Faculty Research Talk, given by Professor Stephanie Pfirman
The Once and Future Arctic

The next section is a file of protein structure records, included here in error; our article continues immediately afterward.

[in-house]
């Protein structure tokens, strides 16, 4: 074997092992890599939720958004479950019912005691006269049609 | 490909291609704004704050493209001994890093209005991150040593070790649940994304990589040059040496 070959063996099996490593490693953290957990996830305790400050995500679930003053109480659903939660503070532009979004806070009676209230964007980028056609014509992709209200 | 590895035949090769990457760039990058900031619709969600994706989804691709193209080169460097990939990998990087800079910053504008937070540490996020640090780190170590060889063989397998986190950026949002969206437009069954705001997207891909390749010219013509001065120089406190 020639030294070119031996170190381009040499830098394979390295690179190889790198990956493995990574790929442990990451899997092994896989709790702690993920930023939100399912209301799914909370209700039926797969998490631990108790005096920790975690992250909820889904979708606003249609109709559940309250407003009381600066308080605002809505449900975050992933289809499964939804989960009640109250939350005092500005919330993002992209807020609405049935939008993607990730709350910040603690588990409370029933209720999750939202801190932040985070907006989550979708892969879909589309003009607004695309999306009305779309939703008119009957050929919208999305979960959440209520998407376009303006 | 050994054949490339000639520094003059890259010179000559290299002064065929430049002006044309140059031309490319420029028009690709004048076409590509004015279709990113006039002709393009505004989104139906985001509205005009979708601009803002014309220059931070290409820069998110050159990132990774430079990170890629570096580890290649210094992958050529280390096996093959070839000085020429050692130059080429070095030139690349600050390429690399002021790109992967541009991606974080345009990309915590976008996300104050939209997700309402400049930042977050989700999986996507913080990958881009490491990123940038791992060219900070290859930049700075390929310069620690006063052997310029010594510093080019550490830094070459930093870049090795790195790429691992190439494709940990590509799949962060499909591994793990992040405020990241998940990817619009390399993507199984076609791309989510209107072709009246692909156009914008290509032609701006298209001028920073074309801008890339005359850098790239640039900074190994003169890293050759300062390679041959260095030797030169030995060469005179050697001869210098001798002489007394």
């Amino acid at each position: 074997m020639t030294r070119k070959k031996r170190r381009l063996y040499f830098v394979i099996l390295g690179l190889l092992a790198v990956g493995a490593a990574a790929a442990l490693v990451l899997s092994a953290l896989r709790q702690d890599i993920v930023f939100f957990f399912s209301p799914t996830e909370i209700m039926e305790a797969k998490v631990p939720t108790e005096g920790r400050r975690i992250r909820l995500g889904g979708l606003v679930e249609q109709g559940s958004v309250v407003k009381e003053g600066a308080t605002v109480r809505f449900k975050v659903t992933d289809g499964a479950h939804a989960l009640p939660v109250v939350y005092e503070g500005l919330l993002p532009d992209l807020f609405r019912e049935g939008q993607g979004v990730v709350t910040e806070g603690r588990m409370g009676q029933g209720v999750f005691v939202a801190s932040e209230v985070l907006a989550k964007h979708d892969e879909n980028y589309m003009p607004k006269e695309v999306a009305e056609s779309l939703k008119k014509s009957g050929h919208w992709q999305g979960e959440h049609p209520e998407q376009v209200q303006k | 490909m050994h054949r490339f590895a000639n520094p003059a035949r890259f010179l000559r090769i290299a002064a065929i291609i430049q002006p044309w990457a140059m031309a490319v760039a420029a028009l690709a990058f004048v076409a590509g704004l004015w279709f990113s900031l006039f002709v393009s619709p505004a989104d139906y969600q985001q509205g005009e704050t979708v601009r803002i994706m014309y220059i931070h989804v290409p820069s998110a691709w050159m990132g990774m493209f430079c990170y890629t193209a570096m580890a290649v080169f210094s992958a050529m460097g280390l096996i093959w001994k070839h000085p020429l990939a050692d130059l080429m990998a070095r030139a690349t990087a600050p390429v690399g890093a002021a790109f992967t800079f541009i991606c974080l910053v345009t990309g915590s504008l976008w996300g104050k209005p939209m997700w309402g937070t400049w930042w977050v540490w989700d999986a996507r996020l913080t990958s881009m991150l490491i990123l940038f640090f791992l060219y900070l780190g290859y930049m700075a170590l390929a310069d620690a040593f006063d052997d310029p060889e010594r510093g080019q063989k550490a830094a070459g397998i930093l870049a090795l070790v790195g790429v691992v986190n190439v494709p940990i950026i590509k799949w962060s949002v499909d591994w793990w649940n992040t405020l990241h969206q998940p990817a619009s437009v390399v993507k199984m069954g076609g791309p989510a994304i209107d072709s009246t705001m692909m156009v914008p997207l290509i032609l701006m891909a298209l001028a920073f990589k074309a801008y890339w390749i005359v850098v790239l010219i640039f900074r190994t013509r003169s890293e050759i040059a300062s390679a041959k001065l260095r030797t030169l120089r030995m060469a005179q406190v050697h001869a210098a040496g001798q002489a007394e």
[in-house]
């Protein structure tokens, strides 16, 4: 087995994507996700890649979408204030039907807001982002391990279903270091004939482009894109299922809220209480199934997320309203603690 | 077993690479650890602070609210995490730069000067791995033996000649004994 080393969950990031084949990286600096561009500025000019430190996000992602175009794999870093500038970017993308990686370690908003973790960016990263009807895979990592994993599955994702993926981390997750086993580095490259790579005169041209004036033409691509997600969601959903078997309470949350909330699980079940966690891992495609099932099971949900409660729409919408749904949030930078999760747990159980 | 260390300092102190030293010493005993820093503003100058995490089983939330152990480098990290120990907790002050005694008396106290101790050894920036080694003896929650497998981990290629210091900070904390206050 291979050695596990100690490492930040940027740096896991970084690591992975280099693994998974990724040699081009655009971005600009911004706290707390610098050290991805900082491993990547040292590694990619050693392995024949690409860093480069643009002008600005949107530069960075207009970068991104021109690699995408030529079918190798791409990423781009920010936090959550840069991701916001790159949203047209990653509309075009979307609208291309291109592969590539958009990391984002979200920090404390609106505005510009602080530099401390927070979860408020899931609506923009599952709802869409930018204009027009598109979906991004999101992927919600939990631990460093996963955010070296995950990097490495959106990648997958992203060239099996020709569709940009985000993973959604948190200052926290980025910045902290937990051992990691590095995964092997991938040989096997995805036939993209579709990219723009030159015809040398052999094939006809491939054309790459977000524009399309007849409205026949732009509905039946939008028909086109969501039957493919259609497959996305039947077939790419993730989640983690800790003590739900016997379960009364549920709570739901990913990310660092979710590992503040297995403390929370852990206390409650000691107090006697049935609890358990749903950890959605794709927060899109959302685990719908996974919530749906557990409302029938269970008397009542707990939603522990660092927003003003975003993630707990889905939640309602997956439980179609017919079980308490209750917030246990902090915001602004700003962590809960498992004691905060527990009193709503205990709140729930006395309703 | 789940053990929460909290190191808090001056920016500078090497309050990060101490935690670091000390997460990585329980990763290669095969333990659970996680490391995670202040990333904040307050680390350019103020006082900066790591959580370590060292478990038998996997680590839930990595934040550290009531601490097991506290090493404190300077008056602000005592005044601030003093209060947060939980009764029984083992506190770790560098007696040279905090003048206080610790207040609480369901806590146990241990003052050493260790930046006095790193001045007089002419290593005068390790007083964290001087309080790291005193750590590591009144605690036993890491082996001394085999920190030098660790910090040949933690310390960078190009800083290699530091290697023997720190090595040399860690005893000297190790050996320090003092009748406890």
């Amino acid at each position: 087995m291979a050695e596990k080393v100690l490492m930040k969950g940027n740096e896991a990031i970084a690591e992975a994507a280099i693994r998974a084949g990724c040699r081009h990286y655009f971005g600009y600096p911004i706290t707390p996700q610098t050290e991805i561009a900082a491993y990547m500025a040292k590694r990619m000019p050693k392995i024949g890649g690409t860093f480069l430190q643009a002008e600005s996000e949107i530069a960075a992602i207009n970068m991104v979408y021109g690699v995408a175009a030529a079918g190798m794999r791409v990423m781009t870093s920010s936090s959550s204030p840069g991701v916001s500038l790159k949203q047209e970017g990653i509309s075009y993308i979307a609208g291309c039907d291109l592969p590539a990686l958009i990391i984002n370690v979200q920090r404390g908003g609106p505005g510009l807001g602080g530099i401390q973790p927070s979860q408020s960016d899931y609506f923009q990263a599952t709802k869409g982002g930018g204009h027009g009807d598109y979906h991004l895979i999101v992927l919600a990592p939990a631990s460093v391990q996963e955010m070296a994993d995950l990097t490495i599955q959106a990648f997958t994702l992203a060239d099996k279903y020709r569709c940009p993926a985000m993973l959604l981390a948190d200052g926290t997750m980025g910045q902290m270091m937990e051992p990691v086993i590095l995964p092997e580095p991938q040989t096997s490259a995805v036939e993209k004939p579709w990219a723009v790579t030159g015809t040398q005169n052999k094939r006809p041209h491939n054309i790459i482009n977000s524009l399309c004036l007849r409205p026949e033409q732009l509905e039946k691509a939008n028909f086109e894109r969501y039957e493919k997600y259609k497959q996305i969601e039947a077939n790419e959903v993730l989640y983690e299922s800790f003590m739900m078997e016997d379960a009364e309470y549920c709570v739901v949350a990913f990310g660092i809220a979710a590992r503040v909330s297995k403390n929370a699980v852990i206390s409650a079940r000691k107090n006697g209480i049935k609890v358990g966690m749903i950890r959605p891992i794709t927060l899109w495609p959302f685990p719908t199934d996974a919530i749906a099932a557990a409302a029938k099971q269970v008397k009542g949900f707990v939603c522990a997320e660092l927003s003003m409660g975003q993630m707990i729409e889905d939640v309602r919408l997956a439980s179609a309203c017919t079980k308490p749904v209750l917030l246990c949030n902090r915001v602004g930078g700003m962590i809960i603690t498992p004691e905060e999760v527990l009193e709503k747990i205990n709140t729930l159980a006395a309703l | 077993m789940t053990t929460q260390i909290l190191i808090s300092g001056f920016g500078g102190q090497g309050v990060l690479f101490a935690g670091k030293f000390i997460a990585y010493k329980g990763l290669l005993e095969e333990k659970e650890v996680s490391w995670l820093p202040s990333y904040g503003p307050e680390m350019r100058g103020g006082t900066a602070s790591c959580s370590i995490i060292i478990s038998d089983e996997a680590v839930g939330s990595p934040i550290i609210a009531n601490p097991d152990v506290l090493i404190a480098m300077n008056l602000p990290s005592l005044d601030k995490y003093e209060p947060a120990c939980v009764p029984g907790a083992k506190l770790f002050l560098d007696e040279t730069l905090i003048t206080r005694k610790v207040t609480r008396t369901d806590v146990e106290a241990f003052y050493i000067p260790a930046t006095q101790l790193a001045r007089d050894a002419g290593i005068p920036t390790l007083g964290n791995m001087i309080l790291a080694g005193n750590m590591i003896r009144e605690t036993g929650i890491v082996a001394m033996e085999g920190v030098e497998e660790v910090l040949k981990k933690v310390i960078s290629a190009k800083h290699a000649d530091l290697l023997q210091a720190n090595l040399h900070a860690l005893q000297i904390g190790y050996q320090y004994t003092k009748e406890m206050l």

For all of human history the high Arctic has been known as white, remote, inaccessible, and formidable. Now, as the climate changes, so does the fundamental fabric of the Arctic. What used to be frozen and rigid, is now dynamic and vulnerable. White reflective ice surfaces are turning blue as sea ice is lost. Each summer as the ice melts back, oil and gas developers, fisheries, and tourists venture further north. And each year of warming erodes the global services the Arctic provides. I will explore the implications of ice loss, as well as our options for restoring the ice, considering how and when, as well as who. A global response requires a concerted effort to mitigate warming, at the same time that we implement pro-active management strategies and raise awareness of Arctic ice services through improved communication approaches.
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